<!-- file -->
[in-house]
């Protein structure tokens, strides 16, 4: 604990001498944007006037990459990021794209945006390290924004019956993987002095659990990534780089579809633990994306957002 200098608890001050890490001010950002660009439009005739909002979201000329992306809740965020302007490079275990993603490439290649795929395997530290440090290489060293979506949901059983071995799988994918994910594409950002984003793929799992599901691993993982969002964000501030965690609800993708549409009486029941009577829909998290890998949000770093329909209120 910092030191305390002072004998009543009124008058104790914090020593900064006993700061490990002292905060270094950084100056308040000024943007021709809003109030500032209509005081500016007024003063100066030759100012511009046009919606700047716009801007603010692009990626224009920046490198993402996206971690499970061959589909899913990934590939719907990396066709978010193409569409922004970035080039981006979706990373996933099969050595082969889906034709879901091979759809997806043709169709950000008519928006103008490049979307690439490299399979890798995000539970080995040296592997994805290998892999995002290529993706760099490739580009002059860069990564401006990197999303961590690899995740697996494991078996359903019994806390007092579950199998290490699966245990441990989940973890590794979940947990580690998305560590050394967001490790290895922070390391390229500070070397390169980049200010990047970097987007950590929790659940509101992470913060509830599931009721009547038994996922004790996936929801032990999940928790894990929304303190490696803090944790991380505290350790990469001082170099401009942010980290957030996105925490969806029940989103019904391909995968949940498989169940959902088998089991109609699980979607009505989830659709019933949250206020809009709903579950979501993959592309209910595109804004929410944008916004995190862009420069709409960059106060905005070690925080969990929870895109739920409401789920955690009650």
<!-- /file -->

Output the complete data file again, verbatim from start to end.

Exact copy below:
[in-house]
């Protein structure tokens, strides 16, 4: 604990001498944007006037990459990021794209945006390290924004019956993987002095659990990534780089579809633990994306957002 200098608890001050890490001010950002660009439009005739909002979201000329992306809740965020302007490079275990993603490439290649795929395997530290440090290489060293979506949901059983071995799988994918994910594409950002984003793929799992599901691993993982969002964000501030965690609800993708549409009486029941009577829909998290890998949000770093329909209120 910092030191305390002072004998009543009124008058104790914090020593900064006993700061490990002292905060270094950084100056308040000024943007021709809003109030500032209509005081500016007024003063100066030759100012511009046009919606700047716009801007603010692009990626224009920046490198993402996206971690499970061959589909899913990934590939719907990396066709978010193409569409922004970035080039981006979706990373996933099969050595082969889906034709879901091979759809997806043709169709950000008519928006103008490049979307690439490299399979890798995000539970080995040296592997994805290998892999995002290529993706760099490739580009002059860069990564401006990197999303961590690899995740697996494991078996359903019994806390007092579950199998290490699966245990441990989940973890590794979940947990580690998305560590050394967001490790290895922070390391390229500070070397390169980049200010990047970097987007950590929790659940509101992470913060509830599931009721009547038994996922004790996936929801032990999940928790894990929304303190490696803090944790991380505290350790990469001082170099401009942010980290957030996105925490969806029940989103019904391909995968949940498989169940959902088998089991109609699980979607009505989830659709019933949250206020809009709903579950979501993959592309209910595109804004929410944008916004995190862009420069709409960059106060905005070690925080969990929870895109739920409401789920955690009650």